The day after Hall's murder, a detective formally interviewed Collins. The video-recorded statement was admitted for the court's consideration. During the interview, Collins contradicted many of the statements that he had made the night before, prompting the detective to comment sarcastically to a fellow officer during the interview that Collins "was going to be a great witness" and that he had "some issues."

         On February 2, 2011, the police received a tip that led them to McCord and Shameeka Watson. McCord told the police that he had never been in the Golden Pantry where the murder occurred. As the police spoke with McCord, they noticed that he had cuts on his hands and was wearing Reebok shoes that appeared to have been painted black with a marker. Contending that they knew nothing about the murder, McCord and Watson allowed the police to take cheek swabs from them for DNA analysis.

         A GBI forensic biologist, who analyzed McCord's DNA profile and compared it with DNA evidence extracted from blood recovered from the scene, testified as follows. Blood samples taken from the wipes container, the floor behind the counter, the rim of the trash can, and from the parking lot showed the DNA profile of two individuals: McCord, primarily, and to a lesser extent, Hall. Although the blood on the vinyl glove was mostly the victim's, a small amount of McCord's blood was also present. McCord's blood was also on a pack of cigarettes. McCord's fingerprints were found on the front door of the store and on cigarettes packs left at the scene.

         McCord testified at trial, admitting that he was present during the murder, that several people tried to come inside the store while he was there, that he gave Collins a pack of cigarettes, that he stole the store's surveillance video recorder, that he disposed of the murder weapon, and that he had tried to clean up or conceal blood evidence. He contended, however, that Watson killed the victim in a fit of jealous rage because he had been chatting with Hall. He claimed that his hands had gotten cut when he tried to stop Watson's attack. He also testified that the bloody glove found at the scene was his, and that he had taken it into the store with him.

         1. McCord does not dispute the legal sufficiency of the evidence supporting his convictions. Nevertheless, as is this Court's practice in murder cases, we have reviewed the record and conclude that, when viewed in the light most favorable to the verdicts, the evidence presented at trial and summarized above was sufficient to authorize a rational fact-finder to find McCord guilty beyond a reasonable doubt of malice murder, feticide, and tampering with evidence. See Jackson v. Virginia, 443 U.S. 307, 319 (III) (B) (99 S.Ct. 2781, 61 L.Ed.2d 560) (1979). See also Vega v. State, 285 Ga. 32, 33 (1) (673 S.E.2d 223) (2009) ("It was for the [fact-finder] to determine the credibility of the witnesses and to resolve any conflicts or inconsistencies in the evidence." (citation and punctuation omitted)).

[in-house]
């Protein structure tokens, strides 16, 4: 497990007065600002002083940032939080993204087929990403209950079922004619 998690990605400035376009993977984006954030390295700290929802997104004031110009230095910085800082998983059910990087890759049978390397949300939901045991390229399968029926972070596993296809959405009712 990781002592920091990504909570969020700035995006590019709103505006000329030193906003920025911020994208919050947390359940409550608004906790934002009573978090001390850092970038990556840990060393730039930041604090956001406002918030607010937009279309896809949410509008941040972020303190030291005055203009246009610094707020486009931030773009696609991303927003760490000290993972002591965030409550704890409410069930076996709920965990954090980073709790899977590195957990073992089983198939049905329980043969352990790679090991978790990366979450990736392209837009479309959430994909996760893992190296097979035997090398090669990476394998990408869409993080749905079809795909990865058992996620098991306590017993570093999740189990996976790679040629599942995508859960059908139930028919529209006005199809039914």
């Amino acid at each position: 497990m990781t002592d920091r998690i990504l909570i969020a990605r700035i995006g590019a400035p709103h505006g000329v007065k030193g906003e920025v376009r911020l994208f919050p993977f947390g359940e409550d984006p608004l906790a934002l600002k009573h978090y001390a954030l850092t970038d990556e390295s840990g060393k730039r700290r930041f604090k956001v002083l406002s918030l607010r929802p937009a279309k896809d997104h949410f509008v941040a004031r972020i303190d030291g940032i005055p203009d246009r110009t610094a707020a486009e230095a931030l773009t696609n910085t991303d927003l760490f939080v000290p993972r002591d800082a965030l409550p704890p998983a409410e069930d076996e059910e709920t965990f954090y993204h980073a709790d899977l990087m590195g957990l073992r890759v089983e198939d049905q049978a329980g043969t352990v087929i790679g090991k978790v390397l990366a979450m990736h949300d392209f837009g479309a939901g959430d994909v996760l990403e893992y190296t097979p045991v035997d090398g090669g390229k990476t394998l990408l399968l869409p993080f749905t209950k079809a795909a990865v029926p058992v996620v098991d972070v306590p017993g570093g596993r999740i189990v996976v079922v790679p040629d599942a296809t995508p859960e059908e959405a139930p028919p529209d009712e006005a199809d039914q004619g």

2.McCord contends that the trial court erred in admitting, over objection, two groups of statements made by Collins at the crime scene: (a) he challenges statements Collins made to police officers on Confrontation Clause and hearsay grounds; and (b) he challenges statements Collins made to Carnes solely on hearsay grounds.[2] Both Carnes and Collins died prior to trial. Their statements were admitted through police witnesses and, in part, through recorded statements.

         (a) The Confrontation Clause[3] "imposes an absolute bar to admitting out-of-court statements in evidence when they are testimonial in nature, and when the defendant does not have an opportunity to cross-examine the declarant." (Citation and punctuation omitted.) Jackson v. State, 291 Ga. 22, 24 (2) (727 S.E.2d 106) (2012); see also Crawford v. Washington, 541 U.S. 36 (124 S.Ct. 1354, 158 L.Ed.2d 177) (2004). "A statement is testimonial if its primary purpose was to establish evidence that could be used in a future prosecution." (Citation and punctuation omitted.) Favors v. State, 296 Ga. 842, 845 (2) (770 S.E.2d 855) (2015). Further, although the admission of evidence in violation of the Confrontation Clause is error of constitutional magnitude, "it can be harmless error if the State can prove beyond a reasonable doubt that the error did not contribute to the verdict, such as when the evidence at issue is cumulative of other properly-admitted evidence or when the evidence against the defendant is overwhelming." (Citation omitted.) Davidson v. State, 304 Ga. 460, 470 (4) (819 S.E.2d 452) (2018). Once a determination is made that a statement is nontestimonial in nature, "normal rules regarding the ...